Economic fallout of Katrina will be huge and varied
Even an economy as huge as that of the United States cannot easily absorb the damage wrought by the likes of Hurricane Katrina, and the effects are being felt already in ways that are both fully expected and quite surprising.
Individual consumers are going to have to tighten their pocketbooks to make ends meet and Congress and the administration are going to have to take steps to keep the economy from staggering under the load of increased federal spending and inflationary pressures.
The day after Katrina hit, Ohio was getting national attention as the state that had the highest overnight rise in gasoline prices, 50 cents a gallon. The decision to gouge may come back to haunt Ohio retailers as the General Assembly asks the question "Why us?" and looks for legislative responses to profiteering. Other states with more experience in dealing with price spikes at the time of weather-related crises have some price controls in place -- Florida, for instance, prohibits increasing the price for gas already in a station's tanks; prices can be increased based on higher wholesale costs for subsequent deliveries.
But sticker shock at the gasoline pump was only the most immediate symptom of the economic turmoil Katrina will cause.
Higher energy costs affect everything. Area grocers report that fuel surcharges are being added to the deliveries they must receive every day, and higher transportation costs will eventually be passed on to consumers of groceries and durable goods. Those costs are added every time raw materials or finished products are moved from point A to point B.
Meanwhile, the Congressional Budget Office estimates an additional 400,000 people will be unemployed through the rest of the year and that national economic growth will be trimmed by 0.5 to 1 percent.
An example of how insidious Katrina's reach into the economy can be is the lay off of 70 workers at Winner Steel Co. in Sharon, which is running out of liquid hydrogen that is produced in New Orleans.
Members of Congress estimate the cost of Katrina at $150 billion to $200 billion. Relief efforts are burning through $2 billion a day, and President Bush has just asked Congress for $51.8 billion in emergency aid, a second installment on top of the $10.5 billion already approved.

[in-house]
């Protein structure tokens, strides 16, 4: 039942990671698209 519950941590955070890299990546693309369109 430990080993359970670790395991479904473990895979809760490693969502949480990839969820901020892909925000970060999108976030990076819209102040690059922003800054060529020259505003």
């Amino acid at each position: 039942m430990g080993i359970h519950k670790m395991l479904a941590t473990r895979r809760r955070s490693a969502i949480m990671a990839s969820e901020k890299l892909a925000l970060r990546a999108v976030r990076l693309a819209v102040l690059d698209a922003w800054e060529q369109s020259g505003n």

Adding that amount to a federal budget deficit that was projected to be smaller than first feared, but was still going to be above $300 billion, is untenable. Congress is going to have to re-examine some of its largesse -- we might suggest it start with Alaska's $250 million bridge to nowhere, which was the biggest piece of pork in the highway bill. And it's going to have to delay making some of President Bush's tax cuts permanent.
Congress still has 11 spending bills that are supposed to be completed by Sept. 30 and the cost of Katrina will have to be factored into almost every one of those.
The Congressional Budget Office sees one economic bright spot in coming months. The massive rebuilding in Louisiana, Mississippi and Alabama may actually boost some parts of the economy. We, however, have long been sensitive to the balance of trade deficit, and we can't help but wonder how many tens of billions of dollars for construction materials and appliances to replace what was lost to Katrina will come from overseas -- especially from China. (Which will then use the proceeds to buy even more of the U.S. Treasury notes that are issued to cover the budget deficit.)
As we said, the economic effects of Katrina will be widespread and will be felt in ways that can only be imagined at this early date.